RACHMANINOV: Piano Concertos Nos. 2 and 3
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Sergei Rachmaninov was born in April 1873, and entered the Moscow Conservatoire in 1891 to become the pupil of Siloti for piano and Arensky for composition. In 1891 he was awarded their highest prize, the Gold Medal, and two years later had his first success as a composer with the one act opera, Aleko. He was so gifted that he had to divide his time between his engagements as solo pianist, conductor and composer. In 1903 he was appointed Piano Professor at the Maryinski Institute in Moscow.
As a composer he was not always successful, and suffered severe traumas after the rejection of his first symphony. The story of the hypnotist that restored his confidence is now in musical folklore. He did, however, enjoy tremendous success as a virtuoso pianist, many describing him as the greatest of all the Russian virtuosos. These tours took him to the States where he was particularly acclaimed. It was there that he decided to make his home when the Communists took control in Russia, though he had a second home in Paris where he enjoyed taking his summers.
His list of compositions is vast, and includes three symphonies, four piano concertos, three operas, symphonic poems, and a considerable amount of vocal and chamber music. Yet it was his solo piano music that made him a household name.
He died at his home in Beverley Hills, Los Angeles, in 1943, having been taken ill in the midst of a concert tour.
His Second Symphony, of 1907, had proved such a success that it was strange that it should be 28 years before he wrote the Third. During that period his music had changed as he tried to adopt to the changing musical scene. It was still a work of melodic passion, out of the mood of the time in which it was composed, but still a work of both vigour and beauty. It was fashioned in three long movements. After a slow introduction, the work burst forth in radiant splendour, the music demanding a virtuoso orchestra. The central movement is typical of Rachmaninov at his most lyrical, while the finale is one of his most brilliant creations, highly coloured by the prominent percussion.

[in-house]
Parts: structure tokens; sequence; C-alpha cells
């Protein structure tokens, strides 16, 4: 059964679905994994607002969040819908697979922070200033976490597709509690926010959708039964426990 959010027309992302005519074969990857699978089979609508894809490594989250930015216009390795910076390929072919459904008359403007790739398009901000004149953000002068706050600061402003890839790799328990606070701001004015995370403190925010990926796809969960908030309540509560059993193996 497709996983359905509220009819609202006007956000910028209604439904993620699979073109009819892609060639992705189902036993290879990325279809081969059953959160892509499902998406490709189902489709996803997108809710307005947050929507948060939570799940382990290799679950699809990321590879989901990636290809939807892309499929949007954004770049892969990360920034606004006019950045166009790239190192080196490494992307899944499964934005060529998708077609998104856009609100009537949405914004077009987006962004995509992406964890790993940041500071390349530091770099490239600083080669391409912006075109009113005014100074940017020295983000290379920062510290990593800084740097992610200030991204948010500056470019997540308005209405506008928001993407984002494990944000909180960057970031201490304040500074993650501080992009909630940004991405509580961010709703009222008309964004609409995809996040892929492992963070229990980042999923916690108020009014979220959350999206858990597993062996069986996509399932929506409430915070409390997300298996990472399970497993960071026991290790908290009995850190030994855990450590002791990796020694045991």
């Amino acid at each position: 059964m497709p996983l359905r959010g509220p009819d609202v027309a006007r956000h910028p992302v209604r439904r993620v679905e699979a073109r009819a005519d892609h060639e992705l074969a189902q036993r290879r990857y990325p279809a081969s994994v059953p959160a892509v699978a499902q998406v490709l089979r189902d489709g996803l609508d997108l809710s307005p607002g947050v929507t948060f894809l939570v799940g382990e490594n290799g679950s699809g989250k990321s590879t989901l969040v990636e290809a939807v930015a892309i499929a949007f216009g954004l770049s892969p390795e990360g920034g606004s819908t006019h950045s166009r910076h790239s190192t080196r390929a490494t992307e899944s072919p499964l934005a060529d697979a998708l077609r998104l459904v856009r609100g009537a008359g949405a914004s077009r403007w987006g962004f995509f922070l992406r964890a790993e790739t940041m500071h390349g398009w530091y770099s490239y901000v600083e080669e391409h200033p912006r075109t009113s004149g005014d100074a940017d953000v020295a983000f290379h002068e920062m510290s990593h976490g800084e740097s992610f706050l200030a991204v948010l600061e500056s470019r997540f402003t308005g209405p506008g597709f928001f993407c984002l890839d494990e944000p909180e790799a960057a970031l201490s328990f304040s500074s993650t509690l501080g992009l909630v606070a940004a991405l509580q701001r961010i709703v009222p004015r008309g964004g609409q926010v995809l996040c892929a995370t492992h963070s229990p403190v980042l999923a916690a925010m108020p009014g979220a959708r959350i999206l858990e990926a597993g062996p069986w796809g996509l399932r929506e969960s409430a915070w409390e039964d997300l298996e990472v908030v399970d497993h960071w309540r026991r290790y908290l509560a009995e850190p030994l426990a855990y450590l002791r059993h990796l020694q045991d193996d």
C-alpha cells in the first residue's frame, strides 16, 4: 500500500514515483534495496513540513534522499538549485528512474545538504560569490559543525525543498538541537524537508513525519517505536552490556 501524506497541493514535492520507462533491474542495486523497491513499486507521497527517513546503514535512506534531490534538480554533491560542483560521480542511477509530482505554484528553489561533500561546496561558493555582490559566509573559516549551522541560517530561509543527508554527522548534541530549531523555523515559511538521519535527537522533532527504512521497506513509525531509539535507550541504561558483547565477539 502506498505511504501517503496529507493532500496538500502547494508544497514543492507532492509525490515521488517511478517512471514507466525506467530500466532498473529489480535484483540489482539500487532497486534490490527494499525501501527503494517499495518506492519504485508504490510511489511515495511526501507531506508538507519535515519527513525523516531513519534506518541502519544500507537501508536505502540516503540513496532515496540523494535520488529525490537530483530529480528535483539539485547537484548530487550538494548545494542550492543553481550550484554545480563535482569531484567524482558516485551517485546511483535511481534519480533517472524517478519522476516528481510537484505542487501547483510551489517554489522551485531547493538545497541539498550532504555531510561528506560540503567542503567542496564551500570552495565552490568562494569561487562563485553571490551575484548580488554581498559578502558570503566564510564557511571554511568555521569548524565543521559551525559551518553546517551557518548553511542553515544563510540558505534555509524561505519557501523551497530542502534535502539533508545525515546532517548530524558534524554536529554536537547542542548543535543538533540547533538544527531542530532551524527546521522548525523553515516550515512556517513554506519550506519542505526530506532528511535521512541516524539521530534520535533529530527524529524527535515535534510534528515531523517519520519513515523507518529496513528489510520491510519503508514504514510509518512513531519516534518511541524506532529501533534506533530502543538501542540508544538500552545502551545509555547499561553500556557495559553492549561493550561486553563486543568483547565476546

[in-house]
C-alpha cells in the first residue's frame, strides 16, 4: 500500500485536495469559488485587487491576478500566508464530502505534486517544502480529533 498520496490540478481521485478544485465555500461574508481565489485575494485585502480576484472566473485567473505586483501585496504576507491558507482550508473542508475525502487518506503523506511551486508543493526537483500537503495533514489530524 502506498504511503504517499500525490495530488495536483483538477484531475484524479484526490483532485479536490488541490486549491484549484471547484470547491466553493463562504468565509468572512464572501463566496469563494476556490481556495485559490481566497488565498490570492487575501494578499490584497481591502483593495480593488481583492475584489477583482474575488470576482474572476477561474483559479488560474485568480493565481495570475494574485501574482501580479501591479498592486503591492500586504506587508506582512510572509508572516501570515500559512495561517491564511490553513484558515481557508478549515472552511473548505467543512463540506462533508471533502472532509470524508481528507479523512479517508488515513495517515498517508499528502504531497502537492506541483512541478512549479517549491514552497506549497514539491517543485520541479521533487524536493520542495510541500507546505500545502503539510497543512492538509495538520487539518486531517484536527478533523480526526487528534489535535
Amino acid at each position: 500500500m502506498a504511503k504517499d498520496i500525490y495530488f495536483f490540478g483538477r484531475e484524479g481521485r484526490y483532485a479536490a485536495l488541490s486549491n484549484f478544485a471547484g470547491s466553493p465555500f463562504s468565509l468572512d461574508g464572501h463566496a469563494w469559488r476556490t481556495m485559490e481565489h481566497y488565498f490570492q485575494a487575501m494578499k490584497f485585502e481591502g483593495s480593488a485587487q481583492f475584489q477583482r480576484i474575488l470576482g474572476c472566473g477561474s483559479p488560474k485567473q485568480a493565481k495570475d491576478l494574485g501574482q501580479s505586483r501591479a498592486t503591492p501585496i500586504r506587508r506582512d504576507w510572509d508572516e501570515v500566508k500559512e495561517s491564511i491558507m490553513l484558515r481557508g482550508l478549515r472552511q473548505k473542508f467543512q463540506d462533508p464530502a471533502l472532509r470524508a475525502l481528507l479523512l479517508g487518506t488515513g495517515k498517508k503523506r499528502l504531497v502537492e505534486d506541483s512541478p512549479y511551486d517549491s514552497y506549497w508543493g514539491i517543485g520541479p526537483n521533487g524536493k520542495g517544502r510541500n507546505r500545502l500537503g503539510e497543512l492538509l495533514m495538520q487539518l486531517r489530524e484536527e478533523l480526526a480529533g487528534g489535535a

The Mélodie in E and Polichinelle are two of his piano works gathered together under the Morceaux de fantaisie, and though it carried the low opus number 3, Polichinelle probably dates from the late 1930's, while the Mélodie in E is a 1940 revision of an earlier work. The two works are heard here in uncomplicated orchestrations.
Made in the National Concert Hall in Dublin during April 1996, and followed public performances in the hall.
There are now over 25 different recordings of the Third Symphony now available on international release. The Classics for Pleasure recording is in the Naxos price range, and will shortly be reissued in the new launch of the label. Other than that Previn and the London Symphony have a highly acclaimed version on EMI at mid price, more generously coupled than Naxos with the Shostakovich Sixth Symphony. Naxos have the advantage of two rarely performed works as fillers, not otherwise available at any price in international circulation.
This is the first in a complete Rachmaninov symphony cycle from Anissimov and the National Symphony. The series will also enclose The Bells.